"This shows we meant business," said Ambassador Jeremy Greenstock of Britain, which drafted the resolution.

The council's discussion, which stretched from Tuesday night into this morning, followed reports that the Indonesian military and anti-independence militias had attacked and looted the U.N. compound in Dili, forcing the remaining U.N. employees to flee to the Australian consulate for protection.

The United Nations estimates that only 200,000 people, one quarter of East Timor's population, remain in their homes. The rest have been murdered, driven into hiding or forcibly relocated to West Timor and small neighboring islands.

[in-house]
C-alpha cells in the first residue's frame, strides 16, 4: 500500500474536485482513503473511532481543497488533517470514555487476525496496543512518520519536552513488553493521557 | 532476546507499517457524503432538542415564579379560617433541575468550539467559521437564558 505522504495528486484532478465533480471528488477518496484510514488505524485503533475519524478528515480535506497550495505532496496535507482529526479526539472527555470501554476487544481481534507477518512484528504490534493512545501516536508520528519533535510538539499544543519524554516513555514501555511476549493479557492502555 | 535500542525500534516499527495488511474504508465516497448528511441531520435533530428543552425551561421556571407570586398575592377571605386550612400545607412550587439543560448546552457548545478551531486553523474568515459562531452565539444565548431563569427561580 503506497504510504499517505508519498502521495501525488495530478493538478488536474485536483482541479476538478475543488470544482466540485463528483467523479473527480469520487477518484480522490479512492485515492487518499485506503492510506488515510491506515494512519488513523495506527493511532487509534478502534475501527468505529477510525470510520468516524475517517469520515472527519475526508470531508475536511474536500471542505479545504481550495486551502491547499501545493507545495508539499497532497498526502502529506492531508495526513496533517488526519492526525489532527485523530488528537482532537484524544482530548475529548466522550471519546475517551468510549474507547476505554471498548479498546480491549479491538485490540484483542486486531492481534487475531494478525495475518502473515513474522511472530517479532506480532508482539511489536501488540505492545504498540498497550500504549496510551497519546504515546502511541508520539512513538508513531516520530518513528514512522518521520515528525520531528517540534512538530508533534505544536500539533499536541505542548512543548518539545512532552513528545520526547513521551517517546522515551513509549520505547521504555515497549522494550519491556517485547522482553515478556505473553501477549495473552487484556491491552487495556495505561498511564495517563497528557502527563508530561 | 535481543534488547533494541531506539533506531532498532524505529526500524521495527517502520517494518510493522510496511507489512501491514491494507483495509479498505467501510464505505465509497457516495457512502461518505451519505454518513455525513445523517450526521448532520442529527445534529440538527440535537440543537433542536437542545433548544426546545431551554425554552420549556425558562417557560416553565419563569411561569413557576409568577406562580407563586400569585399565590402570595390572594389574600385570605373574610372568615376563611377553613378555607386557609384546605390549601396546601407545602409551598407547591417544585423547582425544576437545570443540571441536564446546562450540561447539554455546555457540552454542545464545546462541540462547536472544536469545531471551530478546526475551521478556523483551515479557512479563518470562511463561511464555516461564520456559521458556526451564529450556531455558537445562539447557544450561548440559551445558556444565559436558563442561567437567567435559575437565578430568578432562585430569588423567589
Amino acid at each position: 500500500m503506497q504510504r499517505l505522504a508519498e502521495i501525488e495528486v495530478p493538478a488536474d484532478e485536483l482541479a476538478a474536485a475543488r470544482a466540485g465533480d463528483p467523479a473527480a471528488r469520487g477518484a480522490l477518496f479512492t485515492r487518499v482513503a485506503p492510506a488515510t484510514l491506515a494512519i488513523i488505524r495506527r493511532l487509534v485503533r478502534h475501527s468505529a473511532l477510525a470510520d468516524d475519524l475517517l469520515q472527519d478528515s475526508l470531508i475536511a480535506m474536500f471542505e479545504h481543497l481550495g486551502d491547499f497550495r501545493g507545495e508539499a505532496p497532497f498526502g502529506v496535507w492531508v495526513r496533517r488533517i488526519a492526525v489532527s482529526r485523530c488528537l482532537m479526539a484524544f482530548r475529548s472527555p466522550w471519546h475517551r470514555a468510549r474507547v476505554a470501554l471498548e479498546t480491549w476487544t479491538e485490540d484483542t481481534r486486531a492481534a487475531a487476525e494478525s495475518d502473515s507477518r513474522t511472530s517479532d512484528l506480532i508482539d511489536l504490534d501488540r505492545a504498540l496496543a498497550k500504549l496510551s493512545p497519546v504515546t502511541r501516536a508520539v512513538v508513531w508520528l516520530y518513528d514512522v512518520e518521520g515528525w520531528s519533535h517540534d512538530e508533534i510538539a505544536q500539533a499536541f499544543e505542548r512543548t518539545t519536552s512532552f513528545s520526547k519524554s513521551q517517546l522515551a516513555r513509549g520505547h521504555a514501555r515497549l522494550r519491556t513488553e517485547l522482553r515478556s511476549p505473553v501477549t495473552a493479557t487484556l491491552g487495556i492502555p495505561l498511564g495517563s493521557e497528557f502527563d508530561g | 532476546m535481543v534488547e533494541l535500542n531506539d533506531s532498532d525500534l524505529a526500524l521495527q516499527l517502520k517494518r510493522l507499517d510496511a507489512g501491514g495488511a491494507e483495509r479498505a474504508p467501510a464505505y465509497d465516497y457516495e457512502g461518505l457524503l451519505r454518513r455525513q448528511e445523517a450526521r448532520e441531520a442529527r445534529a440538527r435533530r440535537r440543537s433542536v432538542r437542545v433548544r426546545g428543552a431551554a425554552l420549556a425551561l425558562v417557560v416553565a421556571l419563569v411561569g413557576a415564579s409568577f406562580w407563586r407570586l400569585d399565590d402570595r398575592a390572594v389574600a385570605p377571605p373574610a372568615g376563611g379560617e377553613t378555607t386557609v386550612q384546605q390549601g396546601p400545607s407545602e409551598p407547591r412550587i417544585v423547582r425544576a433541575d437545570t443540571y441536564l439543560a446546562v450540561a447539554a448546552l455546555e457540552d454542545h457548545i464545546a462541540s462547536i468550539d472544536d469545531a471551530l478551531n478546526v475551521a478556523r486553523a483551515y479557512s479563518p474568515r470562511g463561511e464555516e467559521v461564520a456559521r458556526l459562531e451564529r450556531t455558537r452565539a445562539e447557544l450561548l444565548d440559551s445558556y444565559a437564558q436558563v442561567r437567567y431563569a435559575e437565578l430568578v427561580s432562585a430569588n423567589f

After days of looting, burning and killing, Indonesian President B.J. Habibie capitulated to international pressure and agreed Sunday to invite an international peacekeeping force to the territory.

Another significant obstacle was removed Tuesday when Indonesia agreed to put its troops in East Timor under the command of the international force, saying it would accept an "advisory" or "liaison" function. Indonesia also signaled that it was ready to allow Australia to play a key role in the force, although it stopped short of explicitly agreeing to let Australia lead the mission.

Australia's role is sensitive because it is viewed as a leading proponent of independence for East Timor, a largely Roman Catholic territory that was seized in 1975 by Indonesia, which is mostly Muslim.

But even Indonesian diplomats acknowledged yesterday that Australia's proximity to East Timor and its willingness to commit about 4,500 troops makes it a logical participant in the force.